China's Insatiable Hunger For Territorial Expansion: Beijing Now Lays Claim On Previously Undisputed Bhutanese Territory
Continuing with its expansionist agenda, China has now created a new border dispute with Bhutan, one of India's traditional ally.
At a virtual meeting of the Global Environment Facility (GEF) in the first week of June, Beijing objected to the grant for Sakteng Wildlife Sanctuary (SWS) in eastern Bhutan's Trashigang district bordering India and China, claiming that the location was disputed.
Even as the rest of the world is struggling with the the coronavirus pandemic, which originated in Wuhan city of China's Hubei province, Beijing has been aggressively attempting to alter the status quo in East China Sea, South China Sea and with India in Arunachal Pradesh and Ladakh.
As per Strat News Global, the GEF Council gathered to decide on funding for various environmental projects across the world, was shocked by China's objection and instantly rubbished it.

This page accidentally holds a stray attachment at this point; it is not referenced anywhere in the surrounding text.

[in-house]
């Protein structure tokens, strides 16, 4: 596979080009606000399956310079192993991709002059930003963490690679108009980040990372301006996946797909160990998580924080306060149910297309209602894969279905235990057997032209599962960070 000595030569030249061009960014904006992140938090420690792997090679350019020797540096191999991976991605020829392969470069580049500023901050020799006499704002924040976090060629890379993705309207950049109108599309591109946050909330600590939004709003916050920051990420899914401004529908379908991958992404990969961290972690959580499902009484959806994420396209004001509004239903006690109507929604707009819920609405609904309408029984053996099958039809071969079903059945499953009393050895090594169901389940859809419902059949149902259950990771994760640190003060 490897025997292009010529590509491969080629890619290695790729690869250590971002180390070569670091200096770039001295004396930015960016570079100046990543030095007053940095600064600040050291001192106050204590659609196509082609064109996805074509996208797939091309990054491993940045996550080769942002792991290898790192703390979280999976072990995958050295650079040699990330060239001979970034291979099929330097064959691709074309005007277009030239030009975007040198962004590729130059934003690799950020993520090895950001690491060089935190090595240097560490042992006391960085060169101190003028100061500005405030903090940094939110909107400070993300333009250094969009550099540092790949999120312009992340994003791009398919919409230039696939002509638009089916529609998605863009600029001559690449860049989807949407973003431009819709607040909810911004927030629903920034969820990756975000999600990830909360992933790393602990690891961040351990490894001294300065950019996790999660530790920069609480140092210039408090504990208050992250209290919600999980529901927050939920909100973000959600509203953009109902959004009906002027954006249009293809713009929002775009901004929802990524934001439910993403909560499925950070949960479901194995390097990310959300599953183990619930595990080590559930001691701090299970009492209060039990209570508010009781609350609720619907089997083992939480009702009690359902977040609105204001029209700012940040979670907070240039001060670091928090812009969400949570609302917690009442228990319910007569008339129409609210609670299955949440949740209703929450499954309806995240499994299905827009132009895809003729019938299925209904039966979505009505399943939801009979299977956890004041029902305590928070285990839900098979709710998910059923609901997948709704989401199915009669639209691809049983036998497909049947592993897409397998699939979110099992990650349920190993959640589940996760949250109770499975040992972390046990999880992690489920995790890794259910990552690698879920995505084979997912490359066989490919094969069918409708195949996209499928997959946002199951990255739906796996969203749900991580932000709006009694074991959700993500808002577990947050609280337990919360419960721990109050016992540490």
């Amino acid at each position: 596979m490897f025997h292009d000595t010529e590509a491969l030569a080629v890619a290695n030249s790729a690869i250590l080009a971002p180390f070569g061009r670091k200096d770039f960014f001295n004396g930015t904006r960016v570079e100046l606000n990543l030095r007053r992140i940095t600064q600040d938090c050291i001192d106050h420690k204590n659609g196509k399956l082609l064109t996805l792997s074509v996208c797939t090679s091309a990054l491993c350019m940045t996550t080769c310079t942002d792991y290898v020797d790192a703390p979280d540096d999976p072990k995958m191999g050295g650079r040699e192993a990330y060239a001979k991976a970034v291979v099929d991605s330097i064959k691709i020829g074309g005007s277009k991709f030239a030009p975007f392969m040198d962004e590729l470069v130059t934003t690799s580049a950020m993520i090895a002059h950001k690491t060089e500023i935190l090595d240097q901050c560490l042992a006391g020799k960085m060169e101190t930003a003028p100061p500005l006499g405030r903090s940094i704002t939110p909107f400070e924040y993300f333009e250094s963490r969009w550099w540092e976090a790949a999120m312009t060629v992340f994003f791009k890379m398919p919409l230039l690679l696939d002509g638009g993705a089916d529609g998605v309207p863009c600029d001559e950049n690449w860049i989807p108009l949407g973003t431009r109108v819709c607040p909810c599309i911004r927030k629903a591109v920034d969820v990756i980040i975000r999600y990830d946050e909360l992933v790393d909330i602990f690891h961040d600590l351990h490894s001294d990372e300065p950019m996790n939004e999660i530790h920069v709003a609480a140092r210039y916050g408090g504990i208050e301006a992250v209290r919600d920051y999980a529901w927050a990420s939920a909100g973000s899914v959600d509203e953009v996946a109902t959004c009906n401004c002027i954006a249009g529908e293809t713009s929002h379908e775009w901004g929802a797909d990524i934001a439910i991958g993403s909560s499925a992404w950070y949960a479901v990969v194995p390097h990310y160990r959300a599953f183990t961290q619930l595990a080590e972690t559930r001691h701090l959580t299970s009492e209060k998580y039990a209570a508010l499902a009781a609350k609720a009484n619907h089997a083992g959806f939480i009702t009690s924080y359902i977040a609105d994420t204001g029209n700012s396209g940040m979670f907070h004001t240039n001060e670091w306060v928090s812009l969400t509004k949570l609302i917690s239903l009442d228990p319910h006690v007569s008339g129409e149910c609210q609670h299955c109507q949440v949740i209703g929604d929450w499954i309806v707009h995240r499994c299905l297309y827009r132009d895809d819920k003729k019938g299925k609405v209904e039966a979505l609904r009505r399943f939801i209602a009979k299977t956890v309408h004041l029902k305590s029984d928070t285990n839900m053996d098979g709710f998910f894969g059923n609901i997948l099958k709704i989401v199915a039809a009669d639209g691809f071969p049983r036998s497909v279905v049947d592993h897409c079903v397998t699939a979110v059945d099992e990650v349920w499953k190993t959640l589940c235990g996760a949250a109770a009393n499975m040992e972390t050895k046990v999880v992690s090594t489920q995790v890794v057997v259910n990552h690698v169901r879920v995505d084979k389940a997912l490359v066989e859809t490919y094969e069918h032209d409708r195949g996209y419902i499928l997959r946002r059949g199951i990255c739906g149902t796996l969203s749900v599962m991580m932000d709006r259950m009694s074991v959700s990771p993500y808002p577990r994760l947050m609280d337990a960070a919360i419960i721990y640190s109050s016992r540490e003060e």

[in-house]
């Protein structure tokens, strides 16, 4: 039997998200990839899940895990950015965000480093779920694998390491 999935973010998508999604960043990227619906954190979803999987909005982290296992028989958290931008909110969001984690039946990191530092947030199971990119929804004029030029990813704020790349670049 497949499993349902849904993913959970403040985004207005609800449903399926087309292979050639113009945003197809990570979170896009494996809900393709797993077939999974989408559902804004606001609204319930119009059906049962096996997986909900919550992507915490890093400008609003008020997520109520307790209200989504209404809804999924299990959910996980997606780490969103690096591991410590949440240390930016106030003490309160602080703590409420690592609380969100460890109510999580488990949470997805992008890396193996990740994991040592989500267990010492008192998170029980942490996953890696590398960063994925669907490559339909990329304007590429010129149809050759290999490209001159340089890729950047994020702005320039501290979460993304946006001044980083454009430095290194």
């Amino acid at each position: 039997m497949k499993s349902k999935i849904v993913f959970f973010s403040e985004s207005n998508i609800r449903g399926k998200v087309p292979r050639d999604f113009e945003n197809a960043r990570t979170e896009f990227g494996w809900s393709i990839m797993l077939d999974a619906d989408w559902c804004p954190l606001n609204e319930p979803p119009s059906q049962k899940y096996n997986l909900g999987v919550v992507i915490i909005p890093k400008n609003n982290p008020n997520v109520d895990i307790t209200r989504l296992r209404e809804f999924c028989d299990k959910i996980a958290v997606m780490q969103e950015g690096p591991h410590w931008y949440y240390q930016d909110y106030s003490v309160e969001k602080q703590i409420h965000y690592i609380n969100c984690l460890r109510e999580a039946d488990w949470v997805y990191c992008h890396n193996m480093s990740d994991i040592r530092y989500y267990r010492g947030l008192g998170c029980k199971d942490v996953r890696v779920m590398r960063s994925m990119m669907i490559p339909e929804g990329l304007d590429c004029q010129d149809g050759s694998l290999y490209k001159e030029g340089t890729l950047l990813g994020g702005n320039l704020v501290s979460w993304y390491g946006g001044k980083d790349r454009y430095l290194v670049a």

The majority of the GEF council members supported Bhutan's view and the draft summary of the chair was approved by the council and despite objection from the Chinese council member, the work programme was adopted.
The council refused to record China's reason for objection, saying that the footnote would only record that China objected to the project. However, the Chinese council member said that he would need time to consult with his higher ups to come to a view on the matter.
The reasons were included in the highlights of the discussion, which is a less formal record, and not in the chair's summary, Strat News reported. The draft summary of the chair mentioned in the footnote that "China abstains and does not join the Council decision on this project."
The Bhutan government has since issued a formal letter to the GEF council, strongly opposing the references questioning the sovereignty of Bhutan and its territory on the Sakteng Wildlife Sanctuary in the documents of the council's session. Bhutan has urged the GEF council to purge all references of China's baseless claims from Council's documents.
Bhutan and China have a border dispute since 1984. Talks between Thimphu and Beijing have been limited to three areas of dispute (two in North Bhutan -- Jakarlung and Pasamlung areas -- and one in West Bhutan). Sakteng is not part of any of the three disputed areas.
(This story has been published from a wire agency feed without modifications to the text. Only the headline has been changed.)
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